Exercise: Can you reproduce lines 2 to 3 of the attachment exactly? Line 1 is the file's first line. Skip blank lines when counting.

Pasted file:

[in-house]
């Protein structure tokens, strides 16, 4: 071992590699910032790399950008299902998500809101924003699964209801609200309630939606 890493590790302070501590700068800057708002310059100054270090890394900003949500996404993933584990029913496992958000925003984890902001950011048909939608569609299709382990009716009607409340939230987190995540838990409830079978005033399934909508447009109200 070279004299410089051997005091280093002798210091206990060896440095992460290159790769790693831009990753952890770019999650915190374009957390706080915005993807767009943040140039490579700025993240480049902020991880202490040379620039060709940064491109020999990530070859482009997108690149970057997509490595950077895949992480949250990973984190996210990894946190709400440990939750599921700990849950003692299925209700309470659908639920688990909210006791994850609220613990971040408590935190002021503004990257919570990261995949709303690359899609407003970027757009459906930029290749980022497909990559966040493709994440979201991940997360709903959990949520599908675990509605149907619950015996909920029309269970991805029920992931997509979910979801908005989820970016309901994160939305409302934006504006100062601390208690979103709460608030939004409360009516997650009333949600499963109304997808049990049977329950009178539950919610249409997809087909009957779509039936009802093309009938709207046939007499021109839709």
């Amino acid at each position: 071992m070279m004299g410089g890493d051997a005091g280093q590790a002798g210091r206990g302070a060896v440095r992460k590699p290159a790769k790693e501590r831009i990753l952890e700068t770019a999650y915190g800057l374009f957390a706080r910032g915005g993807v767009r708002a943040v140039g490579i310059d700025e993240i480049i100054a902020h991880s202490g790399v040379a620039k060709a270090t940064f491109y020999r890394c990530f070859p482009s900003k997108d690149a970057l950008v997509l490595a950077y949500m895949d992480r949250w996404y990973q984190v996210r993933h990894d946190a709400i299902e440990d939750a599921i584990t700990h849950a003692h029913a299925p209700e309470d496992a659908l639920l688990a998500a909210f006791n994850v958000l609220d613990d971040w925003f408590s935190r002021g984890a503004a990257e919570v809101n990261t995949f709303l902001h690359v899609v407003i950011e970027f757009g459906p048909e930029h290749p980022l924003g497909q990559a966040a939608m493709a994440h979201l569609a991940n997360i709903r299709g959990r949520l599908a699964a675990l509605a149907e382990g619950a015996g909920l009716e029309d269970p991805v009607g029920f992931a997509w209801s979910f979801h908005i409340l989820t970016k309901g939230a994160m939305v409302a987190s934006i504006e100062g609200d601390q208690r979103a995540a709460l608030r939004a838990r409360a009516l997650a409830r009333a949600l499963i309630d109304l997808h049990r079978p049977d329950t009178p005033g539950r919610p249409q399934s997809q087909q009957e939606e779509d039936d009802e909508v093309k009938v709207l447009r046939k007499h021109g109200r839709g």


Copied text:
């Protein structure tokens, strides 16, 4: 071992590699910032790399950008299902998500809101924003699964209801609200309630939606 890493590790302070501590700068800057708002310059100054270090890394900003949500996404993933584990029913496992958000925003984890902001950011048909939608569609299709382990009716009607409340939230987190995540838990409830079978005033399934909508447009109200 070279004299410089051997005091280093002798210091206990060896440095992460290159790769790693831009990753952890770019999650915190374009957390706080915005993807767009943040140039490579700025993240480049902020991880202490040379620039060709940064491109020999990530070859482009997108690149970057997509490595950077895949992480949250990973984190996210990894946190709400440990939750599921700990849950003692299925209700309470659908639920688990909210006791994850609220613990971040408590935190002021503004990257919570990261995949709303690359899609407003970027757009459906930029290749980022497909990559966040493709994440979201991940997360709903959990949520599908675990509605149907619950015996909920029309269970991805029920992931997509979910979801908005989820970016309901994160939305409302934006504006100062601390208690979103709460608030939004409360009516997650009333949600499963109304997808049990049977329950009178539950919610249409997809087909009957779509039936009802093309009938709207046939007499021109839709």
């Amino acid at each position: 071992m070279m004299g410089g890493d051997a005091g280093q590790a002798g210091r206990g302070a060896v440095r992460k590699p290159a790769k790693e501590r831009i990753l952890e700068t770019a999650y915190g800057l374009f957390a706080r910032g915005g993807v767009r708002a943040v140039g490579i310059d700025e993240i480049i100054a902020h991880s202490g790399v040379a620039k060709a270090t940064f491109y020999r890394c990530f070859p482009s900003k997108d690149a970057l950008v997509l490595a950077y949500m895949d992480r949250w996404y990973q984190v996210r993933h990894d946190a709400i299902e440990d939750a599921i584990t700990h849950a003692h029913a299925p209700e309470d496992a659908l639920l688990a998500a909210f006791n994850v958000l609220d613990d971040w925003f408590s935190r002021g984890a503004a990257e919570v809101n990261t995949f709303l902001h690359v899609v407003i950011e970027f757009g459906p048909e930029h290749p980022l924003g497909q990559a966040a939608m493709a994440h979201l569609a991940n997360i709903r299709g959990r949520l599908a699964a675990l509605a149907e382990g619950a015996g909920l009716e029309d269970p991805v009607g029920f992931a997509w209801s979910f979801h908005i409340l989820t970016k309901g939230a994160m939305v409302a987190s934006i504006e100062g609200d601390q208690r979103a995540a709460l608030r939004a838990r409360a009516l997650a409830r009333a949600l499963i309630d109304l997808h049990r079978p049977d329950t009178p005033g539950r919610p249409q399934s997809q087909q009957e939606e779509d039936d009802e909508v093309k009938v709207l447009r046939k007499h021109g109200r839709g």